Passive investments

Passive investments have existed for a long time but their popularity has increased substantially in recent years. They are also known as tracker investments and index investments. Passive investments employ fund managers, but these fund managers do not spend their days selecting which investments the fund should buy or sell based on their opinions about how financial markets will perform.

Instead passive investments try to mirror an “index” as closely as possible. An index is a collection of different underlying investments and these underlying investments are selected based on a common trait (normally the size of the underlying asset). The most widely known index in the UK is the FTSE 100 index. This index includes the shares of the 100 biggest companies in the UK. If a company gets too small it might drop out of the FTSE 100 index and it will be replaced by the company which was the 101st biggest company in the UK.

Passive funds which are based on the FTSE 100 try to replicate this index as closely as possible. They normally do this by buying the shares of all 100 companies in the FTSE 100 index. However this is not a one-time decision because the share prices of these companies change throughout the day, so passive funds must constantly alter their holdings to ensure they do not stray too far from the underlying index.

The main benefit of passive investments is they cost less than active investments. Proponents of passive investments point out that active investments might outperform passive investments in some periods but then underperform them in others, and in both instances an investor will pay higher fees to invest in an active investment. Over a lot of years this difference in fees adds up and it means that if an active investment has failed to outperform a similar passive investment regularly the difference in growth might be less than the difference in charges.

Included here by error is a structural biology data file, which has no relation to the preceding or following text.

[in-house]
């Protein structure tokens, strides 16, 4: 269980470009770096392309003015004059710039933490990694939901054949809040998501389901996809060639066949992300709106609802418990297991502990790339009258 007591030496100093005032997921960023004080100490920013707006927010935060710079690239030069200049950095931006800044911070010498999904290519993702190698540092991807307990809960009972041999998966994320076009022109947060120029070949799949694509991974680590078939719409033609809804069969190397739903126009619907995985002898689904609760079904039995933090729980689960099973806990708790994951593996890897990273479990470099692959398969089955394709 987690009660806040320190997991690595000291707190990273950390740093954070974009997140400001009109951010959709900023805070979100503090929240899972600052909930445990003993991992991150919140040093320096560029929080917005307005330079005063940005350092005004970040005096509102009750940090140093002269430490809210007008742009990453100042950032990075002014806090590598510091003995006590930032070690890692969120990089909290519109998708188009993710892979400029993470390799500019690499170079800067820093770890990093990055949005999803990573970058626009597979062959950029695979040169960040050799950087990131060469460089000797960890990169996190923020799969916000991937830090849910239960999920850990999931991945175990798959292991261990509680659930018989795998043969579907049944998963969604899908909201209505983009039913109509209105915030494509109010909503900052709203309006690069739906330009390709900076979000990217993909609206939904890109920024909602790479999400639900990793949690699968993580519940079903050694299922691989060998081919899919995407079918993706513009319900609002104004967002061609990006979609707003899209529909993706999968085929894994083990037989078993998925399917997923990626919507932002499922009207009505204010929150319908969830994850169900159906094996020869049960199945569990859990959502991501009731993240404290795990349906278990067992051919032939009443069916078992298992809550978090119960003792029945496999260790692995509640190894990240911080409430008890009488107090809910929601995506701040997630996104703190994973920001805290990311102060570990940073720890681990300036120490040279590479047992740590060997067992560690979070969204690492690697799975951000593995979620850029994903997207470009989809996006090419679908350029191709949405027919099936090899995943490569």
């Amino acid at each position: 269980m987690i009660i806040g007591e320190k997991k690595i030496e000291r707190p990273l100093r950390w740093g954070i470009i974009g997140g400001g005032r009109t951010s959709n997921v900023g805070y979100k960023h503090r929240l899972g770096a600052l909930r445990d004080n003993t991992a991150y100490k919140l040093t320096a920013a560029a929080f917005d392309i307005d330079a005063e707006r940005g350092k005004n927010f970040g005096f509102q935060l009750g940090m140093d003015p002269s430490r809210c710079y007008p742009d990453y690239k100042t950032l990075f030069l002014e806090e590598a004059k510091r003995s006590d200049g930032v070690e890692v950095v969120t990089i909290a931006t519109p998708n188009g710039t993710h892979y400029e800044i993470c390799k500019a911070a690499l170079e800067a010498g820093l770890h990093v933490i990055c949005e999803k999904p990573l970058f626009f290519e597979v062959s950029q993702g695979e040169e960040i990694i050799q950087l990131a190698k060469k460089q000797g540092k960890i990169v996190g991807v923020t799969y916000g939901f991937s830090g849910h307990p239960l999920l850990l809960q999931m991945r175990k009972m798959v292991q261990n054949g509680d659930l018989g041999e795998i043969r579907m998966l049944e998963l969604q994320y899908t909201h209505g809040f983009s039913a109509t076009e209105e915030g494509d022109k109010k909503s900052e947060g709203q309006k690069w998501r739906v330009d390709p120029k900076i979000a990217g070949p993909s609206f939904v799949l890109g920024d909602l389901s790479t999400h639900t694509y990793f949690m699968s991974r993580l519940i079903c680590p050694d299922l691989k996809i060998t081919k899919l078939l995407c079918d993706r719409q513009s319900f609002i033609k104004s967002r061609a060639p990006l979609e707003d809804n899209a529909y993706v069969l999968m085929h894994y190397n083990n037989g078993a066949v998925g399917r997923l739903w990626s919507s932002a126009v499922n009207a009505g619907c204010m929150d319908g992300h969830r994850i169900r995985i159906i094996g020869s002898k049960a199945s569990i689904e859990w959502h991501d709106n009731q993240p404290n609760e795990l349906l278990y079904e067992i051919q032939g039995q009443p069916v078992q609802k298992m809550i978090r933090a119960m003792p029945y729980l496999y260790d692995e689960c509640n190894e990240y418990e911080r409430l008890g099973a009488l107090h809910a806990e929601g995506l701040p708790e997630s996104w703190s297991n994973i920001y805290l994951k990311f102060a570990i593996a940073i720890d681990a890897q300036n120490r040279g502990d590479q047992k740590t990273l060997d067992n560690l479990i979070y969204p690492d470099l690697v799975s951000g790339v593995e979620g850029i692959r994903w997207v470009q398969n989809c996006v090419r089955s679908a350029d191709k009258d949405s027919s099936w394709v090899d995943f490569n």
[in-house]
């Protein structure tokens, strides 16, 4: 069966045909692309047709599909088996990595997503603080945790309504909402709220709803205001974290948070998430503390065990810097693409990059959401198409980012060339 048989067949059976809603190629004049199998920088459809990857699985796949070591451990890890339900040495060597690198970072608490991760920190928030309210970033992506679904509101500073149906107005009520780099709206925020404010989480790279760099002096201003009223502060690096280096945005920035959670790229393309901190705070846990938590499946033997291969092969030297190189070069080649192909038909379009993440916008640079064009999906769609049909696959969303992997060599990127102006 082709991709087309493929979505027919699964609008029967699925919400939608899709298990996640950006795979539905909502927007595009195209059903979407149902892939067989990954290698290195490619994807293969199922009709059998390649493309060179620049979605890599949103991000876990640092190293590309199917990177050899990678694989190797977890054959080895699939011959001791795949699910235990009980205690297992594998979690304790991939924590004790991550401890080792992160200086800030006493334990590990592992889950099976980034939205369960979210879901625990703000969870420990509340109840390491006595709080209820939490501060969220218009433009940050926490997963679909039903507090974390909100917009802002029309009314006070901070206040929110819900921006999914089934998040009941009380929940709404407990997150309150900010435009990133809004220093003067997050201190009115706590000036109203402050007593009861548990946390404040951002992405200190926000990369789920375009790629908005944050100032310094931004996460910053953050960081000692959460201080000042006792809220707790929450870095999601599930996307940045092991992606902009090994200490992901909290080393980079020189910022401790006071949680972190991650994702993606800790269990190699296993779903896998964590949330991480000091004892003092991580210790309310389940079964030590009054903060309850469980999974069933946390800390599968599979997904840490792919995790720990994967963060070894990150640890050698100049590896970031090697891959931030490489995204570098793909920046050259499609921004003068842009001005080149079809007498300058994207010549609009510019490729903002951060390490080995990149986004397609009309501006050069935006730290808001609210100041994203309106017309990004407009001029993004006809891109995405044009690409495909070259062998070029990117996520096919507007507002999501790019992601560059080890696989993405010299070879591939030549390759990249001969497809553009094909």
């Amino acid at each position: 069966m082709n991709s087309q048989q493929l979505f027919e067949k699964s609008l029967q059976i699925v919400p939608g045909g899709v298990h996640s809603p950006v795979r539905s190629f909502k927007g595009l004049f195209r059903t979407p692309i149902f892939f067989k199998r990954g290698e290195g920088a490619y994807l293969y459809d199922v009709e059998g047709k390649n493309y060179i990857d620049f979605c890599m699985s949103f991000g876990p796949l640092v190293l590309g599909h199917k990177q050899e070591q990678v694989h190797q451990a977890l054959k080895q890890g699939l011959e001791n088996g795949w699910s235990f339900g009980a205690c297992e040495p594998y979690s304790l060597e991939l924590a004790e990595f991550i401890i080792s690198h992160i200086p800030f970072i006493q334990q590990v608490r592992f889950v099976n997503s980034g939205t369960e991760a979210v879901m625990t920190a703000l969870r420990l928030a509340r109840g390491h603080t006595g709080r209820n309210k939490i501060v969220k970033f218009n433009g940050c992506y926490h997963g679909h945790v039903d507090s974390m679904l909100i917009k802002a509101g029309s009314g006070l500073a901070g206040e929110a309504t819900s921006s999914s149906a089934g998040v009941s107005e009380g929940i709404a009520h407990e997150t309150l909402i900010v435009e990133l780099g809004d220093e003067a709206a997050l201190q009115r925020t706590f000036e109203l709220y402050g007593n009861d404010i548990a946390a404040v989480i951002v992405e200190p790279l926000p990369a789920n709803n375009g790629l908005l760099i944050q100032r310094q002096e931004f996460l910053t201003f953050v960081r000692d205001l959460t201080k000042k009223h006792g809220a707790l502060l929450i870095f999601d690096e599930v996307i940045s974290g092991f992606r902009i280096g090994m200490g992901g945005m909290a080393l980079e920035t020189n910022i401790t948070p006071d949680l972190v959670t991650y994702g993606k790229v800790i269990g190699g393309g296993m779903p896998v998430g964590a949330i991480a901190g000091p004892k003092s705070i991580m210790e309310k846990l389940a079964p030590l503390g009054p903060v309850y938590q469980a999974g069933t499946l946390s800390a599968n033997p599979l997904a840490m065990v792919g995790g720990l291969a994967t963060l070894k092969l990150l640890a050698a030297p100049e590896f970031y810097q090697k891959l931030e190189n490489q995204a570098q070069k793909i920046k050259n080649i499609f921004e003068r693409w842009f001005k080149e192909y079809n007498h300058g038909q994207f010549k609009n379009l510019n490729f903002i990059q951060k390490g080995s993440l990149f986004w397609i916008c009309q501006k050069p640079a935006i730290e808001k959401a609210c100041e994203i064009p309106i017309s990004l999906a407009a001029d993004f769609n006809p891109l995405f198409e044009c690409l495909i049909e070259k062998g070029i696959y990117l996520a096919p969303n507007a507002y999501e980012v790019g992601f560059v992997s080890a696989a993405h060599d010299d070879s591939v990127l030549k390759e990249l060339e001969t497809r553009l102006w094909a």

While it is technically possible to invest in all types of asset through passive investments, some are more suited than others. For example investing in shares through a passive investment is far more common than investing in property or infrastructure through a passive investment.

 

Other considerations

Ethical investments

Most of the investments we recommend are not ethical investments. However, if one of our clients is interested in this type of investment, we have investment options available.

There are two broad subcategories of this investment concept, which are:

  1. Negative screening This is the most commonly known type of Ethical investing. Fund managers who take a “negative” screening stance will not invest in companies which they feel have an overall negative impact on the world. The most common sectors they will exclude are firms which deal in: alcohol, gambling, arms manufacturing or tobacco.
  2. Positive screening This is even more strict than negative screening. Fund managers who take a “positive” screening stance will only invest in companies which exhibit signs of positive corporate responsibility and try to bring an overall improvement to the world. This could include companies which attempt to improve the environment.